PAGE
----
If you're in the construction industry, you must be fairly aware of the structural magnificence of the Eifel Tower. A 1,063 feet high tower built using 18,000 pieces of steel. And all the pieces joined together using 2.5 million thermally assembled rivets. The construction of Eifel Tower was completed in the year 1889. Comparing the complexity of the structure from the year of its building makes it a master art of steel construction. The 10,000 tons of steel held straight using rivets since 1889, gives us an idea of how effective riveted steel connections can be.
The Eifel tower was built in the 19th century and it is still the same with just a little maintenance and paint jobs once every few years. Riveted connections in steel construction are used by many architects and mechanical engineers to join two steel pieces. Riveted connections were the best-found fit for the construction of airplane frames. This was because aluminum was used to build the plane's structure, as it was the lightest metal (to decrease the weight during the flight and tolerate the pressure from the winds and speed). Aluminum rivets are used to connect two structures of the plane as rivets are more enduring at such high speeds. But not everywhere do rivets perform the same as they did with the Eifel Tower.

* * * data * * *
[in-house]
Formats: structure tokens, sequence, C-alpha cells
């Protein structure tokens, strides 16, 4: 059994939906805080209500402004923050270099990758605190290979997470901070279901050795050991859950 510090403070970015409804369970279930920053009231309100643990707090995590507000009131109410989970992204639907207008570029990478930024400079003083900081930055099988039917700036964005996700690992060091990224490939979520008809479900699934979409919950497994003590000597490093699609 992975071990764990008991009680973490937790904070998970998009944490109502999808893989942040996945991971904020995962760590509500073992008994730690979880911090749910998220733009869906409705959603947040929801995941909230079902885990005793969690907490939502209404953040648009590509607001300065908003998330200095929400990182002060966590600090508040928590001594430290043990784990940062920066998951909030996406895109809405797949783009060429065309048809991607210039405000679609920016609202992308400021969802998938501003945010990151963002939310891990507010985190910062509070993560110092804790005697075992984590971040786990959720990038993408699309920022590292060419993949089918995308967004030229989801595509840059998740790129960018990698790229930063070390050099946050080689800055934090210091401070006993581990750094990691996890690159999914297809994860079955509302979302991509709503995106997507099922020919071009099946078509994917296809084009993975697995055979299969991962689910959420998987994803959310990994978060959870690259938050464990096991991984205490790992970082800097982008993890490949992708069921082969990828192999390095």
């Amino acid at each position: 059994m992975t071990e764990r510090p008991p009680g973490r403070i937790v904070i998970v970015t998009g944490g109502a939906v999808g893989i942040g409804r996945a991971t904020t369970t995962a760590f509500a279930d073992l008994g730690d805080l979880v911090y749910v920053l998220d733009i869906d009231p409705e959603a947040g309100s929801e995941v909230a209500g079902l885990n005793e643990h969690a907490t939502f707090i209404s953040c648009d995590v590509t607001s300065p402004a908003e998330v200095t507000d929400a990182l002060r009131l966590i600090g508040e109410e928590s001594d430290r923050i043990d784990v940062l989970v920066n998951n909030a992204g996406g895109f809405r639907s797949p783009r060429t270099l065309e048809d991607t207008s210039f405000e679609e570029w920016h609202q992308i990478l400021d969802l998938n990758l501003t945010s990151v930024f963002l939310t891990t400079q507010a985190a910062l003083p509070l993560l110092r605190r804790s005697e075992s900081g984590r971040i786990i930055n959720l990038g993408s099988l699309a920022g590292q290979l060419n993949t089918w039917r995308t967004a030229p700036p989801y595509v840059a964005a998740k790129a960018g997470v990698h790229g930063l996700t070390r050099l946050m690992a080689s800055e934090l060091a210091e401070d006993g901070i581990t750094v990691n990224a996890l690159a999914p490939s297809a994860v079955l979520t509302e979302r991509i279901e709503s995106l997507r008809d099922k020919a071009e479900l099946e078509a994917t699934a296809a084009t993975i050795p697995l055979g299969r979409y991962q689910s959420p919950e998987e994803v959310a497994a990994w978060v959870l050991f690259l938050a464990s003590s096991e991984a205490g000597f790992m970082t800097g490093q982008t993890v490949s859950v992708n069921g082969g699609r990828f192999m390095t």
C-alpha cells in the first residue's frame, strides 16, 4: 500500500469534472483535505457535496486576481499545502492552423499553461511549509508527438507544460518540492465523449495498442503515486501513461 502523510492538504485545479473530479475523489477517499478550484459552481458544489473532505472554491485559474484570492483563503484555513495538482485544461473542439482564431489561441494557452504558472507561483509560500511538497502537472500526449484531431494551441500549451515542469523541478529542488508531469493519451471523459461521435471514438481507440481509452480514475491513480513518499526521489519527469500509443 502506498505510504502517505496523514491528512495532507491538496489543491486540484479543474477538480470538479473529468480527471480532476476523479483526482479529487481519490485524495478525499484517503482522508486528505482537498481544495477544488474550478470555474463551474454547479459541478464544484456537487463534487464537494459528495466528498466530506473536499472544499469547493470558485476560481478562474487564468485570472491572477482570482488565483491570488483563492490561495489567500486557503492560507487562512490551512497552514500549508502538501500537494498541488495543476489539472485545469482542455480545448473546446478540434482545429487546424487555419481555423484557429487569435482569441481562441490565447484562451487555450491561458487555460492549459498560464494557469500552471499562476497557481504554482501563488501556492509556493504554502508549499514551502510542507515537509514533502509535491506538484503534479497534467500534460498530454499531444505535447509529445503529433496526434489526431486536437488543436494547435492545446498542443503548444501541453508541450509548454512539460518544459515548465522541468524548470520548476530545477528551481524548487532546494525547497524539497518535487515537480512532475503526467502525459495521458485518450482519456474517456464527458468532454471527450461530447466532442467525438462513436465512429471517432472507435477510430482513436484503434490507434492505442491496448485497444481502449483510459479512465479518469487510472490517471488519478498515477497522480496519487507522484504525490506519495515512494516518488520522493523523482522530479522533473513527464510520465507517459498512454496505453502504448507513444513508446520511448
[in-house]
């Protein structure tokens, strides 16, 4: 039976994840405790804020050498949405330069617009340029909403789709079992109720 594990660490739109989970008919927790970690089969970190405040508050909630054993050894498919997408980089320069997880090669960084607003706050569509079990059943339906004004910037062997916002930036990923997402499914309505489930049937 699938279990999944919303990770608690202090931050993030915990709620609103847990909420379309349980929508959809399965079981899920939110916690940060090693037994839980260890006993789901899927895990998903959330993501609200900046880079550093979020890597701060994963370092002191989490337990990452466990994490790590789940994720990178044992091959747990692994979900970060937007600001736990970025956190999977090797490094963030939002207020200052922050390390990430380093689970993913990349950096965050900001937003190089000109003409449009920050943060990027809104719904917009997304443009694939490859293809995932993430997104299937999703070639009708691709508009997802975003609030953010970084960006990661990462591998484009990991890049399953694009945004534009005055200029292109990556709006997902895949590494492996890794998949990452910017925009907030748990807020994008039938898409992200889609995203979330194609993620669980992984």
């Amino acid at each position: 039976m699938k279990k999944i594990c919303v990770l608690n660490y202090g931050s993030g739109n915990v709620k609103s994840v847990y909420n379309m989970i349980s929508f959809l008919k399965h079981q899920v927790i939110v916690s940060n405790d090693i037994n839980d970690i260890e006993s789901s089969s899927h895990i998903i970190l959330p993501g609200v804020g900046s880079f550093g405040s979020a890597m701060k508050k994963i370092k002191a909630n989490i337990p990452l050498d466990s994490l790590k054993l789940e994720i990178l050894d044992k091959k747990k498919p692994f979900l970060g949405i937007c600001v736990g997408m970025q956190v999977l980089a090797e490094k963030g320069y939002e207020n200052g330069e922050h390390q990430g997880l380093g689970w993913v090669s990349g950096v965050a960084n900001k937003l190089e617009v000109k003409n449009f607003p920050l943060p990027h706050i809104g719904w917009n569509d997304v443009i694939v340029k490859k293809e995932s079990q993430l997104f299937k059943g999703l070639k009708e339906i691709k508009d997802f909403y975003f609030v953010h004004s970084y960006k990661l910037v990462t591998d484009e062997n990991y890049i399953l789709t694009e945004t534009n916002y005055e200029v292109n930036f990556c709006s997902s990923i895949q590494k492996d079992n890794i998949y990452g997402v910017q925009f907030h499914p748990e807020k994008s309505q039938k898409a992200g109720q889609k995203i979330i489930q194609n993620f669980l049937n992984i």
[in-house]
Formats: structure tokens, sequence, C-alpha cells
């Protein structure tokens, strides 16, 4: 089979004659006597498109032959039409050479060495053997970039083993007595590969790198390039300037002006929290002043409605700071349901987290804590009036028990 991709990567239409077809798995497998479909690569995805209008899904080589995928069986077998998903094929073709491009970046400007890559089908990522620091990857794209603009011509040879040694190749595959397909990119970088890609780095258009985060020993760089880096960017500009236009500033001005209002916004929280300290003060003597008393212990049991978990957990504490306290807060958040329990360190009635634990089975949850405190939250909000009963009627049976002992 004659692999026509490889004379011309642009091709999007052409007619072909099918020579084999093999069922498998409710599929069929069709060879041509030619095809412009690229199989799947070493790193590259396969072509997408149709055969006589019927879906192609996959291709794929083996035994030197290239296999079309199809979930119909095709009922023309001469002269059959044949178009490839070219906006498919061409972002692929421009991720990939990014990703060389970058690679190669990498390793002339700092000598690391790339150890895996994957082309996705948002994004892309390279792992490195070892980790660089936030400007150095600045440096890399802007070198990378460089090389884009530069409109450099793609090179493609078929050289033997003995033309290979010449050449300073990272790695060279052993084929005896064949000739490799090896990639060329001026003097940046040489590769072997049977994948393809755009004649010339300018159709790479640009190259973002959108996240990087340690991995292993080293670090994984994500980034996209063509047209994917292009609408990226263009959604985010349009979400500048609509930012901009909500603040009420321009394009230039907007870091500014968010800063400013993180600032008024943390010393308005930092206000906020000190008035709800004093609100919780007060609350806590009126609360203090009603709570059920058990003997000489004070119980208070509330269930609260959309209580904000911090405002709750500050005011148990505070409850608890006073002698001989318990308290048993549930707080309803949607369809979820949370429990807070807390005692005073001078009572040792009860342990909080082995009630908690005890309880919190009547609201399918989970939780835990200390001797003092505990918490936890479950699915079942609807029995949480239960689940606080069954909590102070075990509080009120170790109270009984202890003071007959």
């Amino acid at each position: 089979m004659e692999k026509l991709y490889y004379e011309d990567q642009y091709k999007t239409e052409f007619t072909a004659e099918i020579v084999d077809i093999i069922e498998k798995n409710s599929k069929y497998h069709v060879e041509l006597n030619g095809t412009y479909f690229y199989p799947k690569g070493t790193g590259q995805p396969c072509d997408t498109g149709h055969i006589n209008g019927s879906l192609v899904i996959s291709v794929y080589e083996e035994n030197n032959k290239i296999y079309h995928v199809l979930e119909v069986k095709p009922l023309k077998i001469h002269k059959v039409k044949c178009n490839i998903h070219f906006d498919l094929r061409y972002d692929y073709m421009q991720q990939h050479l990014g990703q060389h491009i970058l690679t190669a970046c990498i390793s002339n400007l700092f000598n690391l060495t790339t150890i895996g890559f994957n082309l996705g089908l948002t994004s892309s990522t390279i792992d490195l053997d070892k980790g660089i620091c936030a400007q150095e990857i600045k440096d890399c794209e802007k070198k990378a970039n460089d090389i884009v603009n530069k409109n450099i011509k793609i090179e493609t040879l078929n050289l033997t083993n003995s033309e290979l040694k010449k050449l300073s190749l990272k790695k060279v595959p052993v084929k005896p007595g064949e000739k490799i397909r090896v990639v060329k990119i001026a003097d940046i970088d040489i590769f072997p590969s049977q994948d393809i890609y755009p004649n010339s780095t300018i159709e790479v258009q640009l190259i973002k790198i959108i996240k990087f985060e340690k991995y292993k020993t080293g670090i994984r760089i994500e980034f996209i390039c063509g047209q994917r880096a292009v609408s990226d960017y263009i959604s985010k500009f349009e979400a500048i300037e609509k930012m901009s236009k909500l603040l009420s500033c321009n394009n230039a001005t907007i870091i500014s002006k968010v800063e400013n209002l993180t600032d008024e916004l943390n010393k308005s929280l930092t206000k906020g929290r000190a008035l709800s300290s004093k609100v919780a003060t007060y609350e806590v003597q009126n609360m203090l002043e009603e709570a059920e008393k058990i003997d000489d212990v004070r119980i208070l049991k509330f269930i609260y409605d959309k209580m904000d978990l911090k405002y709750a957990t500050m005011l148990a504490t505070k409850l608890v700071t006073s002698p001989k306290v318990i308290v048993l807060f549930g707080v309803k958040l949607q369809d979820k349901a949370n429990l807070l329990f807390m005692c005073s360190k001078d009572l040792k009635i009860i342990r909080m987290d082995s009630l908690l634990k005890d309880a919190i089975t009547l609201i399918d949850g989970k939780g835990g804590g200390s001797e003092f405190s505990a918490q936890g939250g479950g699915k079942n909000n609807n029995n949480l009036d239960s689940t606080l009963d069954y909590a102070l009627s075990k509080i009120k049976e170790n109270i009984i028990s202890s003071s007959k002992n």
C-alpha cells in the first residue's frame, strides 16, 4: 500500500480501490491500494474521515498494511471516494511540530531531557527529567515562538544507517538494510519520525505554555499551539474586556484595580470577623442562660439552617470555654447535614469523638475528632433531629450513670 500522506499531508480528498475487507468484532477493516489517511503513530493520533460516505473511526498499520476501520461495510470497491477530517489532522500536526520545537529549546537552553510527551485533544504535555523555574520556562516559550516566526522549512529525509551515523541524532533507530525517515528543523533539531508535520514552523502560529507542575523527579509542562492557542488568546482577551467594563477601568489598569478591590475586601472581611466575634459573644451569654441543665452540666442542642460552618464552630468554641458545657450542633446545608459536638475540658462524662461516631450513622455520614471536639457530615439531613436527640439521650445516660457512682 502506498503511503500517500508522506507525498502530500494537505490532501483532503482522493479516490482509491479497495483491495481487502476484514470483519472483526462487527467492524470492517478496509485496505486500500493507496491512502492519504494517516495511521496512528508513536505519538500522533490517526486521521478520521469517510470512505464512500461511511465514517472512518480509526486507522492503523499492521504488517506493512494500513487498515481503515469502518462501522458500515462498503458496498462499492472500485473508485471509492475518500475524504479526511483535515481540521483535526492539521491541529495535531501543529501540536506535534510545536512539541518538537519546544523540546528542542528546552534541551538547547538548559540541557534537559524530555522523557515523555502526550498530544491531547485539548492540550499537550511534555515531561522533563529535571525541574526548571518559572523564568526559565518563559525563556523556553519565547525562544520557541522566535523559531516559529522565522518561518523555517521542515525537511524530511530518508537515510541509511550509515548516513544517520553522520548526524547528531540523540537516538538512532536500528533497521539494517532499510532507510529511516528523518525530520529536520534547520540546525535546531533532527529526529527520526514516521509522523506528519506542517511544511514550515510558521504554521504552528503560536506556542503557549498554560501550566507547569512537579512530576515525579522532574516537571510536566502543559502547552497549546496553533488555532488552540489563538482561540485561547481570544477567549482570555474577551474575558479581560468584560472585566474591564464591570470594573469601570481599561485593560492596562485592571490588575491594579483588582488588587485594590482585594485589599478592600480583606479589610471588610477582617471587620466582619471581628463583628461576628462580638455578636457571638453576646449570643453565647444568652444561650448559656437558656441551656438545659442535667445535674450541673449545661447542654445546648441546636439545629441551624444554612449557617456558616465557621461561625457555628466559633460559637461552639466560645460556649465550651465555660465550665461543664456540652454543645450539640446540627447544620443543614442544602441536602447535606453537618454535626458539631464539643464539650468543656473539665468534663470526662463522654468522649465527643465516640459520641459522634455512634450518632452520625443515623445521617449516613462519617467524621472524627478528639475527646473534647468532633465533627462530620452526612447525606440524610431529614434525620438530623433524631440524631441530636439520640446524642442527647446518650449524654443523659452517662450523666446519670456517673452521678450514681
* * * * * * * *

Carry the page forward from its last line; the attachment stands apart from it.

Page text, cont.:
What are the Advantages of Using Rivets for Steel Structures?
Rivets are used for strengthening different types of steel structures and to provide stability in complex structures created using more than 10 pieces of steel. Rivets are a popular fastening method among workers in the steel construction industry. The advantages it provides for construction of bridges and cell-phone or electrical towers makes it an advantageous fastener for steel construction.
1. Cost Effectiveness
Rivets are a cheap alternative to welding and metal adhesives. They save the cost of electricity that is required in large amounts for welding connections. There is no need for any special materials for the connection, unlike welding, which uses a hot metal adhesive to connect the steel members. The small size of the rivets allows transportation of larger quantities at once, thus saving the cost of transportation too.
2. Increases Production Output
Welding requires the preparation of both the pieces to be connected. The welding process also takes a lot of equipment to weld together and finish it by grinding the extra waste residue left on the joints. This increases the production cost and decreases your daily productivity. Riveting a joint, on the other hand, takes much lesser equipment and there is negligible waste residue left after the joint has been riveted. This decreases production cost and increases the profits of production.
3. Flexibility in Design
Rivets are manufactured in different shapes and structures according to the needs of construction. They are available in different materials that are chosen by the engineers for their steel construction design. Oval-headed, brazier headed and tubular rivets are some common designs and have different strength and tolerance values. The rivets can be painted or polished to match the main working structure. You can have different metal combinations for different pressures and metal thicknesses.